by Kylie Chan
I really, really love this series!
Disclaimers & Stuff You Need to Know
2) I’ve resisted selecting these books for months because the author is Australian. However, they’re so good and so soaked with Hong Kong life that I finally gave in.
3) Kylie Chan was married to a man from Hong Kong and lived there for over a decade, so she’s got as much credibility as you can have without being a native. Chan has studied Kung Fu and Tai Chi and blends Tao, Buddhism and Chinese mythology in her fantasy.
White Tiger / Blue Phoenix
Oh boy, are these books fun! When Australian Emma Donahoe leaves her job at the creepy Kitty Kwok’s kindergarten, she has no idea what she’s getting into. Her new employer John Chen Wu is actually Xian Tien Wu, the Chinese god of martial arts. (Xian means “immortal”.) Emma’s charge Simone, John’s 5-year-old daughter, is constantly under threat from demons. As Emma struggles with her growing attraction to John, she starts developing powers of her own. Look out, Hong Kong!
But John and Emma have a big problem (of course) – John’s human wife was murdered by demons. So he is unable to leave Earth to go refresh his energy in the Celestial Realm. And he’s getting weaker all the time. He needs to stick around for Simone (Si Mun) who needs him. And also, his weakness means Emma can’t touch him – if she does it could kill her. If John is forced to take True Form when his energy is at its lowest, he’ll be stuck in it until he can refresh his energy, which could take from 10 to 100 years.
From yum cha to the competition between Emma and Louise for the most outrageous Hong Kong names to learning some Chinese dialect (they call it Putonghua, we call it Mandarin), I haven’t had so much fun on The Peak since the Anthony Horowitz’s Gatekeeper series. But the Horowitz books are very dark. This series is not. Despite ferocious battles with the Demon King (“Call me George”), Prince Simon Wong (a.k.a. Son Number 122) and various lesser monsters, the main characters remain witty and light-hearted, just the way I like them.
Something else that’s unique: Both John and Emma are “cold-blooded”, meaning they are able to lead their people no matter who dies or is kidnapped. They don’t have the same emotional reactions that ordinary humans do. It’s interesting how the author can still portray them as sympathetic characters, despite their seeming lack of compassion or empathy. Hm! Very skillful.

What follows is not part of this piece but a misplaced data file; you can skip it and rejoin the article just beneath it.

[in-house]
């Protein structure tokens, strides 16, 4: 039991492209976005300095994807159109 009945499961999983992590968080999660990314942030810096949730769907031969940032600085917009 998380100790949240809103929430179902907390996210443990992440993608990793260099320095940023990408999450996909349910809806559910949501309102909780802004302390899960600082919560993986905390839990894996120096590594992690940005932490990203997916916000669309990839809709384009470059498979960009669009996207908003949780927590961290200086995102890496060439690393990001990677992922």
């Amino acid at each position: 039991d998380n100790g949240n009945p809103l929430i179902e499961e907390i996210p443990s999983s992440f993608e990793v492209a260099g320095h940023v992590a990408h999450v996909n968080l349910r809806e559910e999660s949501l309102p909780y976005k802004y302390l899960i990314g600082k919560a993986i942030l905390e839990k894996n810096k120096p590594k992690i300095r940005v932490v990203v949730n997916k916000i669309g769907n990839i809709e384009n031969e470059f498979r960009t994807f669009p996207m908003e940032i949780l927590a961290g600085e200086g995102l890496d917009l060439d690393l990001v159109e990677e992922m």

In a refreshing change from the usual werewolves and vampires, these books feature shapeshifters from Chinese mythology:
- The Four Winds – a Tiger, a Phoenix, a Dragon and John Chen Wu, who is actually a Turtle/Serpent
- Sentient Shen gemstones who can take human or rock form – headed by the Grandmommy of them all: Uluru (a.k.a. Ayers Rock)
- The boddisatva Kwan Yin, Goddess of Mercy, a frequent visitor to the Chen household
- The Jade Emperor, and his court in heaven (full of bureaucracy)
Unlike Tolkien, not all Chan’s monsters are evil – Some leave Hell and come to the Chen household for sanctuary. If they swear loyalty, they can be “tamed” – working as servants until they achieve humanity. Meaning the ability to think independently and choose for themselves.
Of Publishers and Authors
If I had one tiny criticism of the first 3 books it would be that the titles don’t match the insides. Yes, the god Bai Hu, the lusty white tiger, is IN the first book, but that story isn’t about him or any problem he has, even remotely. It’s about John and Emma. All the books are. In the second and third books, the Phoenix and the Dragon don’t even enter into the stories until about 3/4ths of the way through.
It also seems unsatisfactory to me that you have Four Winds and only three books.
But I know what has happened here. The publisher has overruled the author and chosen the titles to be searchable online and have good SEO; or they have done it for some business reason which has nothing to do with the story; which they probably haven’t read.
It’s like when the publishers choose a random cover model for the book. Then you, the reader, become infuriated because Heathcliff sure isn’t blonde, nor is he Fabio! Anyway, this is most likely not the author’s fault…nor her choice. Stupid publishers.
The Last Word
I LOVE this series.
All of you fantasy readers, this is a great one.
Run, do not walk, to your nearest independent bookstore!